Community capital: Leveraging interorganizational networks to improve youth employment equity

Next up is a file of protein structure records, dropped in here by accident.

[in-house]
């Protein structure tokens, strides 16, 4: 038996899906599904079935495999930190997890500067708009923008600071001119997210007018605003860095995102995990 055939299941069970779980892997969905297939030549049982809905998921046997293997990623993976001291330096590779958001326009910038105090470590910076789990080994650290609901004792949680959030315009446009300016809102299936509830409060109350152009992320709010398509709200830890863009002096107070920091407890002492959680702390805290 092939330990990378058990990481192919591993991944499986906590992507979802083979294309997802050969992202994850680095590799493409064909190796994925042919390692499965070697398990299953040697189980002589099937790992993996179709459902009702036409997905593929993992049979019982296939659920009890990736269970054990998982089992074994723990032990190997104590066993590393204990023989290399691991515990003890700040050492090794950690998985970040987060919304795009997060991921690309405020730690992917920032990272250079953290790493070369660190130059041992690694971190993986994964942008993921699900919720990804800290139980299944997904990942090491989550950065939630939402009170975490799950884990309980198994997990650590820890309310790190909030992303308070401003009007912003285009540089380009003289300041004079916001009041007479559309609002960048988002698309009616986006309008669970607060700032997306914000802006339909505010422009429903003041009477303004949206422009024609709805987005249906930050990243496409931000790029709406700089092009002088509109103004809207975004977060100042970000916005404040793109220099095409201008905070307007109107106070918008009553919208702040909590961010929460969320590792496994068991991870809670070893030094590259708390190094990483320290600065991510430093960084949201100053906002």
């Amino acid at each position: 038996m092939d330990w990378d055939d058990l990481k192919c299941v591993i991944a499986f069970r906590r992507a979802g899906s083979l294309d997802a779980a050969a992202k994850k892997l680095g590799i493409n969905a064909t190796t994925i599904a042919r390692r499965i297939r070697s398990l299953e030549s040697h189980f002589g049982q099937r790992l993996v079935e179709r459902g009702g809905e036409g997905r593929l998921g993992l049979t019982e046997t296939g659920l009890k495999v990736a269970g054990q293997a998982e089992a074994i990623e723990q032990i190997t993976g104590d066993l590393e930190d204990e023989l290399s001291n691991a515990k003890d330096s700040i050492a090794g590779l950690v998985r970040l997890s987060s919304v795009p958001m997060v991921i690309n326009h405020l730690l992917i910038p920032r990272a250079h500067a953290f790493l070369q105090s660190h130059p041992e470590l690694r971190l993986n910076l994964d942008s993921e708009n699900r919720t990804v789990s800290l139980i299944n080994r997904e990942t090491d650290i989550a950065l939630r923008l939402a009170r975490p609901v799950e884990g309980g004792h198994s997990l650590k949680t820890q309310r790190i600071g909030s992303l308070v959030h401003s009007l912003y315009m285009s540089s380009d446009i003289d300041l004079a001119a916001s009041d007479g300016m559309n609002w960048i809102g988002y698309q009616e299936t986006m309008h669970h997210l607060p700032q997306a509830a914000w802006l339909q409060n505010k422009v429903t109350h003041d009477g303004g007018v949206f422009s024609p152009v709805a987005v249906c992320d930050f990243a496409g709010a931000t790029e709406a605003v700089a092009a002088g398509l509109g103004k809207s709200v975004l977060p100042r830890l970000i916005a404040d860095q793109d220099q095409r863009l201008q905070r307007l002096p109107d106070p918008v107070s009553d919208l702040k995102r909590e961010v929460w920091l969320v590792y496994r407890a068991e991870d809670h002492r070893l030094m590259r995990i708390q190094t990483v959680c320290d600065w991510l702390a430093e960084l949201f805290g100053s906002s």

Community capital provides a powerful opportunity for improving health and health equity in the GTA through networks and relationships at the inter-organizational and intersectoral level. Inter-organizational networks and community hub models help connect social services as widespread as community centres, settlement agencies, government services, cultural associations, employment services, educational systems and health care. Creating stronger connections between services has been shown to improve health, and social and economic outcomes for communities (Wood Green Community Services 2015). For example, in one Toronto initiative between schools and health care, providers worked together to close gaps in access to health care in low-income communities, improving both health and educational outcomes for young students (Yau and DeJesus 2016). Despite widespread agreement on the value of inter-organizational networks, such networks are often difficult to establish and maintain, and subsequently fail to meet people’s optimistic expectations (Weiner and Alexander 1998). The reason may be that we lack a practical understanding of how networks operate and how they might be strengthened to serve different community needs.